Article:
I love when the kids come, especially teenagers, and they’re with their shoulders slumped and their arms folded and they’re looking like, “Why are we here? You guys made us come.” And if you could just see how those barriers are peeled away. By the end of the day, they’re down on the ground with the pets that are there, and their overall outlook has changed. And that’s amazing.
I’ve had shadow students that have taken what they’ve learned and then got a job in an animal hospital. One girl, she couldn’t come to our hospital anymore, but she took all that information that she soaked up like a sponge and used that to her advantage. And she got a job closer to her house. And I celebrate those victories with them. I was not upset that she couldn’t come anymore. I want to celebrate what they’re accomplishing now.
MC: I’m imagining that word is kind of getting out in the community about what you’re doing. What kind of support or maybe even interest have you had from the community and being a part of Pets Help the Heart Heal?
SJ: I think that this initiative is uniting the community. It’s uniting our clients when we share what we’re doing. Back when we were open on Saturdays and we had to close a little bit early so we could start prepping, and they would ask, “What are you doing?” And we explain it and they’re like, “Oh, my gosh, how can I be a part of that?”
The community is getting involved. I’m establishing more partnerships. Foster care organizations are understanding and knowing where we are and even the veterinary community as a whole. I’m President of the Broward County Veterinary Medical Association. So even that platform is out there to let people know and let veterinarians know and letting veterinary staff know that you can be a part of this and get involved as well. And then just continuing to spread the word, spreading the word, even in the school systems. They’re like, “Can you come here, or can we come to you?” We’ve got great things in the works for that. So it is so exciting. My staff, in terms of the community, they even got on board with it. And it’s just so fulfilling and rewarding to do your part in any way that you can.
MC: You mentioned your staff. What kind of impact has this had on them, in terms of just being involved and the work-life balance as it relates to having them a part of this initiative?
SJ: So right after the “aha!” moment, I came back and it was the next day and I was still on cloud nine. Really, because I thought I was going to take the career day because I do career days, right? I was going to take it back over there. And I started just talking and I’m still animated as I was talking to my staff, and one of my client service representatives was like, “Doctor Jones, we should bring them here.” And that’s all she had to say. And we took it and ran with it. And everybody just hearing the story, hearing how this one girl smiled, they were like, “How can I be a part? How can I help?”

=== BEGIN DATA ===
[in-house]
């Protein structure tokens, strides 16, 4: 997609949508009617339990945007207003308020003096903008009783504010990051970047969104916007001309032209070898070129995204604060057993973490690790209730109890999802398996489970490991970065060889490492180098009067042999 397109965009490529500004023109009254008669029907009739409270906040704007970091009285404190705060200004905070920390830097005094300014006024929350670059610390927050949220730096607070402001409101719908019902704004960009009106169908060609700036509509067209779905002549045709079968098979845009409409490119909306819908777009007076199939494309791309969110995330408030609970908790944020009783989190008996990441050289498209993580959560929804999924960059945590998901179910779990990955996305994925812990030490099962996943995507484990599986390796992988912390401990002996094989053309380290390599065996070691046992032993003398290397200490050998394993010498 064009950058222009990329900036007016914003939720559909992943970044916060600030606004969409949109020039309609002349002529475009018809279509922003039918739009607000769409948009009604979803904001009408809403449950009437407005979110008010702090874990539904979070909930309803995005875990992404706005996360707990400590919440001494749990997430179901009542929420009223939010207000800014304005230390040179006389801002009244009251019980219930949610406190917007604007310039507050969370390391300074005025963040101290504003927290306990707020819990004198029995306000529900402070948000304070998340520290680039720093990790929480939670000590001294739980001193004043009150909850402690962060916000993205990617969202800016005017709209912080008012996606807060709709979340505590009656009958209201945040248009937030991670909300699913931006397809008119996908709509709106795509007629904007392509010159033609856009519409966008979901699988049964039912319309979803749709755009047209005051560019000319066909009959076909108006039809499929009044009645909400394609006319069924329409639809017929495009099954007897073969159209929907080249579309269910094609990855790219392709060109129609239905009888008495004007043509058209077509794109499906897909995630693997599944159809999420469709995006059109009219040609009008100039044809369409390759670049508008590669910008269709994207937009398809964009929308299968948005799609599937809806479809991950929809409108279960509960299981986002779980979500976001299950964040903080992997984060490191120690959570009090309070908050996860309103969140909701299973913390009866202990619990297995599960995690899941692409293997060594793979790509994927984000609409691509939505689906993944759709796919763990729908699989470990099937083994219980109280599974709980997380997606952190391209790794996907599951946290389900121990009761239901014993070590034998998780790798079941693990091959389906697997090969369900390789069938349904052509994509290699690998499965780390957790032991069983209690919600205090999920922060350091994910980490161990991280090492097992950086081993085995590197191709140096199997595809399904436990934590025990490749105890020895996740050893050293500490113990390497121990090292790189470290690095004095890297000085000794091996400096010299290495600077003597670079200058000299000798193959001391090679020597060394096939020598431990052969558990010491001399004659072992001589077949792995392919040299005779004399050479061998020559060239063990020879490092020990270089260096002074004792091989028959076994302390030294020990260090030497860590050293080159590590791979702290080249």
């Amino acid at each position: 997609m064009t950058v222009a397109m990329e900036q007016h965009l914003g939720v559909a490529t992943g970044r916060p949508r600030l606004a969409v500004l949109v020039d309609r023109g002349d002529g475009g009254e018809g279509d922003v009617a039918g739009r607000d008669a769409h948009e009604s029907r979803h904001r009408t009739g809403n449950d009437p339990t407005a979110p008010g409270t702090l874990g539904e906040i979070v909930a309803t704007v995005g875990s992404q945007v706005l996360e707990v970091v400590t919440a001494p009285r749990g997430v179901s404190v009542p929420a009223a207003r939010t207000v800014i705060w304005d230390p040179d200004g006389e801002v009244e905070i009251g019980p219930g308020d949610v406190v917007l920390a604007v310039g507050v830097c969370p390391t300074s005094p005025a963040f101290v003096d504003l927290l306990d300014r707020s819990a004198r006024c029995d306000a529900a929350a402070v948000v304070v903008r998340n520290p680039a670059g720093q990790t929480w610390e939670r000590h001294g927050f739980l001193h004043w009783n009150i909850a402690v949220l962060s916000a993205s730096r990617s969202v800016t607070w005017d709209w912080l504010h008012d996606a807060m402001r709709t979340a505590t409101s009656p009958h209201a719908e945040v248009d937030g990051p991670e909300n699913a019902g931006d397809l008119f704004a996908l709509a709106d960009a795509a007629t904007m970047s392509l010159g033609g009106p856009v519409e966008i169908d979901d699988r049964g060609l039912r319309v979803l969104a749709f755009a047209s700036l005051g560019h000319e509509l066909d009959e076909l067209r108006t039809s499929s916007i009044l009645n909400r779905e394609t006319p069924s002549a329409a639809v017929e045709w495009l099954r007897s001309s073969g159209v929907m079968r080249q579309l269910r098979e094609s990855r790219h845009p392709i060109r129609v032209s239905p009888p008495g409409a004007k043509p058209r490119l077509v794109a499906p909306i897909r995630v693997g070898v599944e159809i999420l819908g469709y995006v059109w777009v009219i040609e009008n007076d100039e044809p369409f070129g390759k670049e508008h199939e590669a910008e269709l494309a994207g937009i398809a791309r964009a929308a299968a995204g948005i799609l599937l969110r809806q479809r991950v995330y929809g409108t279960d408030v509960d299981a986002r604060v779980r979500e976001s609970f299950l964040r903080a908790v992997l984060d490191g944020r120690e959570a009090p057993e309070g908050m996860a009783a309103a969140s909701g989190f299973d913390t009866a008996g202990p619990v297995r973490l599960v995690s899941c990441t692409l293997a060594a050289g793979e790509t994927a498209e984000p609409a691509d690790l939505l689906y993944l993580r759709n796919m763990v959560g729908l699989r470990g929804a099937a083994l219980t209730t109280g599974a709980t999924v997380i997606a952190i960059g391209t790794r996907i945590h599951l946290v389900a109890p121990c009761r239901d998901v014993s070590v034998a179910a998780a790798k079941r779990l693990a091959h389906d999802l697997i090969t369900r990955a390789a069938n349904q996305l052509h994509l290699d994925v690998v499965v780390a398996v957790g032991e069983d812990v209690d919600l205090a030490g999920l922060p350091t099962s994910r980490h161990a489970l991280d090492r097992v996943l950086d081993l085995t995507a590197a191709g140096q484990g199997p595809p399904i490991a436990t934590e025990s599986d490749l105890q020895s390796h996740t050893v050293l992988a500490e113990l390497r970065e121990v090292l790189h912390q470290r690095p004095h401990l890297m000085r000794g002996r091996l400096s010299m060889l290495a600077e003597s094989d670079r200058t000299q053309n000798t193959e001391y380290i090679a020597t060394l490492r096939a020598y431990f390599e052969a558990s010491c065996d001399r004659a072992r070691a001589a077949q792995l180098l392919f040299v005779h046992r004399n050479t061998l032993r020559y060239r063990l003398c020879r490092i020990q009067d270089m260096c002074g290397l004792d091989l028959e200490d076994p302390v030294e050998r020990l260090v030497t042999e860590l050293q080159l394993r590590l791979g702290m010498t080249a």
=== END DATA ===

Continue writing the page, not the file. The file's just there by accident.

That was 2019, before COVID, but everybody kind of gets in their rut. I see that. I think that’s what even led me to branch out and do this. It was all go to work, come home, go to church, go to work. It was just a repetition, and it was getting stagnant. Work was trying to burn you out. And I feel like my staff was feeling the same way.
It’s such a rewarding thing to give and to give back. And sometimes people don’t even realize it or know how fulfilling it can be. And when I tell you for that very first event, I want to say I had 90% staff participation and the only staff members that didn’t come were out of town. That’s epic for all of them, even if they just did it the one time. Some of them took it and ran with it and still participate; some do not. And that’s okay. Even to hear them talk about it and to share the story. And how great is it when they have their T-shirt on after the event and they’re in the grocery store and people are like, “What is this?” And it just kickstarts a conversation.